The rest of the day, it is possible to observe the warehouses but they are almost empty. Explanations in English are available about how the market operates, but these do not really succeed in retaining people’s attention.
Fisheries Intermediate Wholesale Market Building
The second building devoted to wholesale businesses is off limits to the general public. Visitors can just catch a glimpse of two or three aisles with fishmongers behind raised windows, providing limited views. Tsukiji's charming small streets stands seem to have been replaced by long rows of rectilinear retailers. Still, on the upper floors, visitors are invited to do their souvenir shopping in a specific area called "Uogashi Yokocho". There, cooking related shops sell kitchen utensils, accessories and processed food in portions. So far, this shopping alley remains too new and too clean, and the gray color all around accentuates the place's cold atmosphere.
Undoubtedly, the most interesting point is the rooftop garden, which is well laid out. Walkers can contemplate green spaces, dominated by an urban landscape and Tokyo Bay. Even better, a footbridge provides access to Toyosu-Gururi Park, along the Harumi Canal, and offers a nice view of the famous Rainbow Bridge. It does not belong to the market and can therefore be visited day or night.
Fruit and Vegetable Building
The building dedicated to fruits and vegetables is the best of all three— an unfortunate truth for a market mostly known for its fish. Visitors can clearly see the purchase areas and the long corridors are color-coded by seasonal products. However, visitors cannot buy fruits or vegetables directly from retailers anymore.
Market-related restaurants areas
Three food courts, located at the entrance of each building, offer lunch options to satisfy visitors' desires for sashimi and sushi 🍣. High prices logically guarantee the products' exceptional freshness. This, along with waiting lines, does not deter gourmets who seem to find their way perfectly among the concrete corridors.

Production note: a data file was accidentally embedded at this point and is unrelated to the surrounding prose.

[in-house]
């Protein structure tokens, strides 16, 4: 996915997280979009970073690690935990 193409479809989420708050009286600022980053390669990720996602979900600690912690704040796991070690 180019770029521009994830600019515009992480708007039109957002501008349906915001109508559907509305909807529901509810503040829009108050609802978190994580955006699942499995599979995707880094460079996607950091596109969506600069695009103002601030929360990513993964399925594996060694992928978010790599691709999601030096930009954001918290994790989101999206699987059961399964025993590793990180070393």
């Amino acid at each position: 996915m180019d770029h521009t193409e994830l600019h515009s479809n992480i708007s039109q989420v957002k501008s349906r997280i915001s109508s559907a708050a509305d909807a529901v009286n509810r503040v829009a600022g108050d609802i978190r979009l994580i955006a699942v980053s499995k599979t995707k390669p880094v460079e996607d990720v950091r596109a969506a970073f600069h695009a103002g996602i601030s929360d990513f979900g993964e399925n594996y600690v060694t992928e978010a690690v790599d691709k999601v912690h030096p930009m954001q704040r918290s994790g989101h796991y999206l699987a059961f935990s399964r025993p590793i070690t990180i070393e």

For foreign tourists, well written and educational English explanations are perhaps the most positive aspect of the new site. For example, visitors can learn more about the fish species consumed by Japanese people and the typical dishes with which the fish are paired.
Because it is totally new, Toyosu Market is still establishing its identity and it will need some time before developing a specific atmosphere. Tsukiji's melancholic visitors will probably be disappointed to neither feel nor hear the excitement of trade negotiations, but it is hoped that these aspects, though negative from a tourist's point of view, will serve to enhance the tranquility of professionals on their workplace. Even so, Tokyo has lost one of its main iconic attractions. Additional infrastructure dedicated to leisure, such as a mall and a hotel 🏨 with onsen ♨️ are planned in the coming years in order to energize the surroundings.
Note that Tsukiji Outer Market, still open, continues to welcome customers— but how long will this last?